70% learned to function in a dialogical environment, where a spirit of understanding and togetherness, and a better mutual listening, allowed them to gain self-confidence and new skills to interact with different people.
According to 25% of students, changes occurred mainly in attitudes, values and patterns of behaviour, which not only take time to transform but are also elusive and difficult to measure – needless to say that the courses do not result in a change in every student. I often encounter students who continue to believe that their worldview is the ‘right one’ and refuse the possibility of dialogue!
The 25% of students who experienced real change kept in touch with me via online platforms, and became activists for Peace and human rights – either individually or in groups. Often, these students send me messages where they relate what they have learned in my classrooms with their current social engagement. One of them called my approach ‘a pedagogy of engagement’: ‘We did not only learn about war and Peace, but we did Peace. We engaged in acts of civic responsibility in the classrooms and following the courses’. The enthusiasm shown by these students contradicts what has frequently been said about the general disenchantment of young people in Lebanon with politics and social activism. Certainly, there are those who apply the ostrich attitude, and those who follow sectarian-political agendas while hating each other, but there are also those who are looking for the adventure of Peace.
4- Limits and Future Perspectives:
Peace Education is being applied on a small scale. It needs to expand in all universities, as well as in schools. There are many conditions to pursue this expansion, such as support from private institutions and public authorities, sustained interaction between students and their teachers, interdependence in carrying out common tasks, etc. In the context of both formal and non-formal education, funding for projects and their sustainability are two major challenges. Only the elite schools and universities can offer sufficiently long training and the very important follow-up. Peace education ought to be considered a public good and as such should be offered as a free service to all.
Inequalities and discrimination constitute a major challenge. They do not disappear when the classroom doors close or when they open again. Students may continue pursuing opposing agendas, especially when they have unsupportive home environments. Even when they are equipped with a new way of perceiving themselves and the ‘others’, they enter into a collision course with their social surroundings holding ‘unquestionable truths’: home, neighborhood, sectarian communities, political parties and the media.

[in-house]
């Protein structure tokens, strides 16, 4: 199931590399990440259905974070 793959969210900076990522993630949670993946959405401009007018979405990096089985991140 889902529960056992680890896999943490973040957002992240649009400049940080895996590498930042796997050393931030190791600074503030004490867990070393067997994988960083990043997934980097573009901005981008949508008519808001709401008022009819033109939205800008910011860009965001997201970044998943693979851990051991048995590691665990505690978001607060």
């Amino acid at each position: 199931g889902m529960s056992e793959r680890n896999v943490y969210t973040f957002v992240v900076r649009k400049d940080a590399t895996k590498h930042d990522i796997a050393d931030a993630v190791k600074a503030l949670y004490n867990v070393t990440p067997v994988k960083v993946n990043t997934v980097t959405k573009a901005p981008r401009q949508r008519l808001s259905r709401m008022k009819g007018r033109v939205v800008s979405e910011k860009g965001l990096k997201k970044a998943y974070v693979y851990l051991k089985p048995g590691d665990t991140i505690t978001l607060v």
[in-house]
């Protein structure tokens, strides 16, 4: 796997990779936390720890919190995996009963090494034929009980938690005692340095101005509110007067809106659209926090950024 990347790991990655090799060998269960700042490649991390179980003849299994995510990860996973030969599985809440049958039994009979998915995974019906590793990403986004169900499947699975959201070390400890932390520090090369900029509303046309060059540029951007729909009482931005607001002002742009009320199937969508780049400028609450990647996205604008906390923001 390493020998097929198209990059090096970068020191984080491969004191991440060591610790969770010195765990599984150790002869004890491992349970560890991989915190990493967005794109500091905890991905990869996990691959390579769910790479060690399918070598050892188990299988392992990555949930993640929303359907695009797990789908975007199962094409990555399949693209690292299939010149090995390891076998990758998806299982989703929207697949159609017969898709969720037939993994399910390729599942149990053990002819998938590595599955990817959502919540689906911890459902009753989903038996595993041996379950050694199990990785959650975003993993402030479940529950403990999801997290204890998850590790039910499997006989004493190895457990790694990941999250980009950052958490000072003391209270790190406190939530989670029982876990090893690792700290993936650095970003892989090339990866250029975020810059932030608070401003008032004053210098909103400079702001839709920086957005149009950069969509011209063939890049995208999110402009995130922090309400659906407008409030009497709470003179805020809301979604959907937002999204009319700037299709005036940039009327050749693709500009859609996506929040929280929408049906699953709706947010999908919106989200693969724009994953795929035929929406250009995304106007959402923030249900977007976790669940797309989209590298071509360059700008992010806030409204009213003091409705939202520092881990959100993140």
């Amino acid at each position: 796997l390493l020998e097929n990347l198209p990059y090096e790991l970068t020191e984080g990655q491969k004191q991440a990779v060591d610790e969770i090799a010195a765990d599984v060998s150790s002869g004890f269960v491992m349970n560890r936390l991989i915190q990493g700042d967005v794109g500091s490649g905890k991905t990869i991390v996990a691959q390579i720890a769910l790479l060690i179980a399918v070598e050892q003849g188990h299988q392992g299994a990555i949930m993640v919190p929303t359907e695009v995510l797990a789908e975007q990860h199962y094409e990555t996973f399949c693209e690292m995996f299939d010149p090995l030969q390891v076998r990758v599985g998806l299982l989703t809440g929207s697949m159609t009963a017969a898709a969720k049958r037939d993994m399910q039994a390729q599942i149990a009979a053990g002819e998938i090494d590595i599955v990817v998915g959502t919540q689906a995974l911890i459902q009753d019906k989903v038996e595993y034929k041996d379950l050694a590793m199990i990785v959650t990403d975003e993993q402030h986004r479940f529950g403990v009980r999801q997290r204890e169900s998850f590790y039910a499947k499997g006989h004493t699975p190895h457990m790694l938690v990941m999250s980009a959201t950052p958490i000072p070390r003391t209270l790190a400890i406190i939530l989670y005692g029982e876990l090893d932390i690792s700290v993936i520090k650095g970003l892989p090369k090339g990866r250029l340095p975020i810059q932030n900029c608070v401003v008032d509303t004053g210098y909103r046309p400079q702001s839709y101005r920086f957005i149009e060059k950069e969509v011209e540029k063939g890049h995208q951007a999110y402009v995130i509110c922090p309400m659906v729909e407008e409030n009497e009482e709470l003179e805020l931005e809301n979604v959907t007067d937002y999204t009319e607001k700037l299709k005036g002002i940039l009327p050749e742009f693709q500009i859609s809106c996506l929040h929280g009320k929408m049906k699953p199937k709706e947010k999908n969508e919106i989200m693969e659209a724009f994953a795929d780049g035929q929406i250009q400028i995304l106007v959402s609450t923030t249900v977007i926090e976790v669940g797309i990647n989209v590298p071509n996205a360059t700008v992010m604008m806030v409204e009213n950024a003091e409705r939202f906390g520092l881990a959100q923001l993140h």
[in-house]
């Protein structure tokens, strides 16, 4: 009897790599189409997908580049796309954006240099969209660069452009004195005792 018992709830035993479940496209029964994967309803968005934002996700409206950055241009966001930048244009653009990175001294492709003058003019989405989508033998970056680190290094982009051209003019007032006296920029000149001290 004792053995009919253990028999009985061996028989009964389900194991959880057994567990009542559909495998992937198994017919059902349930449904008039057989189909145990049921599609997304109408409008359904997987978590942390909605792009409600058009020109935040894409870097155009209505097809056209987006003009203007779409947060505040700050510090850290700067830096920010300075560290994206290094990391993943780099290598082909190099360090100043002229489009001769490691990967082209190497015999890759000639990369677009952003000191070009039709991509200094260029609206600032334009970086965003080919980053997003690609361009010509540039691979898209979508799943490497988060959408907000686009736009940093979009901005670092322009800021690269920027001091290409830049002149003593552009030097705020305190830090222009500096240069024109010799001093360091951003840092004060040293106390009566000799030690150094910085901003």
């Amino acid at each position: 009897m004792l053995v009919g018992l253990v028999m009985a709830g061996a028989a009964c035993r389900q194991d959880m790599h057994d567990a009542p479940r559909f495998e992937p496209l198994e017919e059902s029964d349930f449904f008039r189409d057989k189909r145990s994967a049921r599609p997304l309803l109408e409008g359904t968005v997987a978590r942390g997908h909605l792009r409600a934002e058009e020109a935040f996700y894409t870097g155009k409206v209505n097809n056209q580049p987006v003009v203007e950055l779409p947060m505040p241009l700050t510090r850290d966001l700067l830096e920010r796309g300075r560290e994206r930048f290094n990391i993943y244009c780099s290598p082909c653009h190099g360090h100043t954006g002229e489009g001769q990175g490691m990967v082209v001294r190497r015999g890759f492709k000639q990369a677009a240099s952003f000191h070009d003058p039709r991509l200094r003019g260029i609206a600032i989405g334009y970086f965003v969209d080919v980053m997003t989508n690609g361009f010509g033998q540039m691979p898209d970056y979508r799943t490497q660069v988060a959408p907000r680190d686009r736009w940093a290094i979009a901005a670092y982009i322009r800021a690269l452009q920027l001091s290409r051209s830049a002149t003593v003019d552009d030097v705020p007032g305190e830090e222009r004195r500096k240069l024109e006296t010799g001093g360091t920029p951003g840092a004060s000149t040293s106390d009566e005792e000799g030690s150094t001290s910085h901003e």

Furthermore, in a context of continuous war – physical and psychological -, and in a general atmosphere of hostility, especially when contradictory and mutually exclusive narratives exist, mirroring each other and delegitimizing each other’s goals, history, humanity and sufferings, Peace education approaches are hard to disseminate. The chances for success may be very slim where the traditional media, politicians, and even the national educational system convey a mood of suspicion and animosity toward the ‘other’. For Peace education to be highly effective, the objectives and content must be agreed upon on a national level. It cannot remain a socially isolated affair. A culture of Peace is needed on large scale.
Furthermore, because of the bloated, inefficient, and corrupt public education system in Lebanon, there are presently not enough teachers and professors that are equipped to use Peace education approaches in the classroom. Their generation also suffers from the effects of the war, and thus many might hold negative views of others, and have distorted views of the war. Furthermore, professors must ensure that the classroom is a safe space where students can express themselves freely without fear of reprisal, but also where students respect others. When students share their narratives with others, there is a risk other students who feel targeted might be offended, and this would create a hostile environment. The educator must be skilled enough to prevent this and other explosive situations from happening. Hence, training programs and recruitment must take place, and it is unlikely there would be enough political will and public funds to make it happen in the near future.
The results of a qualitative/quantitative study I conducted in order to assess my approach were presented at Oxford (2010) and Balamand (2014) universities.
For more information about my ‘Inter-Human Pedagogy’, please refer to the published proceedings of Balamand’s Conference (March 2014).
Irma-Kaarina Ghosn . The quest for national unity: rhetoric and reality of School Curricula in Lebanon. In IKirylo, J. & Nauman, A. (Eds.). Curriculum Development: Perspectives from around the World. 2010. Chicago: Association for Childhood Education International.
Frayha, N. Religious Conflict and the Role of Social Studies for Citizenship Education in the Lebanese Schools between 1920 and 1983. Unpublished doctoral dissertation. 1985. California: Stanford University, pp. 349-350.
Maha Shuayb (ed.). Rethinking Education for Social Cohesion. International Case Studies. 2012. Hampshire: Palgrave Macmillan Ltd.